Last month, The U.S. Department of Justice announced that it was implementing a new policy to govern the use of cell-site simulator technology, known also as “stingrays,” by federal law enforcement. The policy, available here, is intended to better protect suspects in criminal investigations and bystanders from intrusive, warrantless searches of data collected from their cellular phones.
A stingray is a small device—easily transportable in a car or even on someone’s person—that operates as a portable cell tower. Its signal reaches cell phones and other electronic devices in the area, which in turn transmit information through the stingray instead of through a proper cellular tower. The stingray can obtain information from all devices in the area, even those that are not in use. The problem is that the stingray is not owned or operated by a phone company. It’s owned and operated by the government, and law enforcement will collect and retain location and other identifying information from devices in range of the stingray. A police car that contains a stingray can drive down a road, or stop at a busy intersection, and collect data from electronic devices, without the owners of those devices having any idea that it is happening. The stingray works through walls, which means it can collect data from inside businesses and homes, and can accurately and precisely determine someone’s location. Even when the aim is to collect data from a specific person’s phone, it will also pick up data from bystanders who happen to be in the wrong place at the wrong time: that is, being in the vicinity of a law enforcement officer with a stingray. A stingray has other nasty side effects, too, including by draining device batteries by forcing them to transmit data even when they are not in use, and by disrupting cellular service to the area.
There has been very little oversight regarding the use of stingrays. But as more information has become public, a number of legal experts and privacy rights activists have advocated against the unlimited and often secret use of the technology.
The DOJ’s new policies address some of these concerns. The policy says that stingrays will not be used to collect the contents of communication. It also requires operators to receive training and supervision, though development of training protocols will be left to individual agencies. More importantly, the policy requires federal law enforcement agencies to obtain a search warrant to use a stingray. That means that the agency will have to show that there is probable cause to search for a suspect’s cellular location and identification data using a stingray. They will also be required to obtain an order under the Pen Register Statute, 18 U.S.C. 3123. To obtain a Pen Register order, the agency has only to certify to the court that the information it seeks to obtain is relevant to an ongoing criminal investigation. Law enforcement will be expected to consult with prosecutors before using a stingray, and search warrants must clearly explain to the courts what the stingray will do to the target device and to other bystander devices.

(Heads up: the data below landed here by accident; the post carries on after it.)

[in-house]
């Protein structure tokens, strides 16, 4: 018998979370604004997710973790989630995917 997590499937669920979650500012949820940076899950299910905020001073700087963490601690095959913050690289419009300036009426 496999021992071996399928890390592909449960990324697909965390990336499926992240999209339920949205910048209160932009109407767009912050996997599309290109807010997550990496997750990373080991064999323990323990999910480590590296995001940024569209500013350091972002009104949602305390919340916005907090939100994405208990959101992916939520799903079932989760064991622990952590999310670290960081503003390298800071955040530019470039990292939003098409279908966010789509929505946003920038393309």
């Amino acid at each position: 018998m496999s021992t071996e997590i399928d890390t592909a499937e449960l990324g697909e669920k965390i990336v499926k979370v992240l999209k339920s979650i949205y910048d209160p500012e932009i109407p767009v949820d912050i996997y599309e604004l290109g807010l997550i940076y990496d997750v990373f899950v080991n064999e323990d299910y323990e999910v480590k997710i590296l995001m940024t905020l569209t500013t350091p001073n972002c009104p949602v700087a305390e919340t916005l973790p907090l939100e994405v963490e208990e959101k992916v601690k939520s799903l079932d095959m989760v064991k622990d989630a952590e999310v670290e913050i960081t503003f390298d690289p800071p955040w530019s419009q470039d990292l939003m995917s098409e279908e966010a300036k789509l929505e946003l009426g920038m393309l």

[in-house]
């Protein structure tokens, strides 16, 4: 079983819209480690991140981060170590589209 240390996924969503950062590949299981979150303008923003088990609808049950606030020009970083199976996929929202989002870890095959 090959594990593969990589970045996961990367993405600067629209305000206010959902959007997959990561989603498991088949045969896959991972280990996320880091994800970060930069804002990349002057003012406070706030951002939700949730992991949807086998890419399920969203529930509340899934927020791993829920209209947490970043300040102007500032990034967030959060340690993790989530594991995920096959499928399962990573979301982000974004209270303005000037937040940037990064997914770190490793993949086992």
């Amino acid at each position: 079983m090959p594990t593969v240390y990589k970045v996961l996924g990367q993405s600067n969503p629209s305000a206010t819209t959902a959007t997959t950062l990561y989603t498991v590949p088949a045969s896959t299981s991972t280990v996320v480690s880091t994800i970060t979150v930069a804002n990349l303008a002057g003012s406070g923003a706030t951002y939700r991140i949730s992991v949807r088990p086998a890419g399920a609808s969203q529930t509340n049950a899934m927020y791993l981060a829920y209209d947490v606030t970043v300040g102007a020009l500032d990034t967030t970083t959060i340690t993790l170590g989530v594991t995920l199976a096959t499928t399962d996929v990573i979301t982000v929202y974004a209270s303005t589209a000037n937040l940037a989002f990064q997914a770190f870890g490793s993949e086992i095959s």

The policy also limits how long federal agencies can retain data from non-target devices: where the stingray is used to locate a known cell phone (when the agency already has identifying information about the suspect’s phone, and is using it to find out information about the suspect’s location), unrelated data should be deleted at least once daily; when the agency does not have identifying information about the suspect’s phone, all data has to be deleted no less than once every 30 days, or as soon as the target cell phone is identified, whichever comes sooner.
The DOJ’s policy takes some important steps toward protecting people’s privacy against the broad use of stingray technology, but it remains inadequate in many respects. Notably, the policy allows for broad exceptions in “exigent circumstances’ or “exceptional circumstances.” In other words, the agency can bypass the search warrant requirement when an emergency arises. Although the DOJ would still require agencies to obtain a Pen Register order, such an order requires far less than a search warrant—and importantly, would not require agencies to disclose to the court what type of technology is being used to obtain the sought-after data.
Another problem is that the policy doesn’t create a right of enforcement. In other words, a federal agency cannot be sued just because it violated this policy. People will have to look elsewhere, likely to the federal and state constitutions, to challenge the use of stingray devices.
Perhaps the biggest weakness is that the policy applies only to federal agencies. Local and state law enforcement agencies are not bound by the DOJ’s policy. This is troubling not only because stingrays are being used in many local and state agencies across the country, but also because the Federal Bureau of Investigation (FBI) has provided the technology to these agencies. Moreover, the FBI has required local and state agencies to sign non-disclosure agreements before handing over the technology. This means that the technology is being used in many cities and states around the country without public knowledge or oversight. While the DOJ’s policies will hopefully improve accountability and provide some protections from warrantless searches by federal officials, local and state law enforcement will not be similarly bound.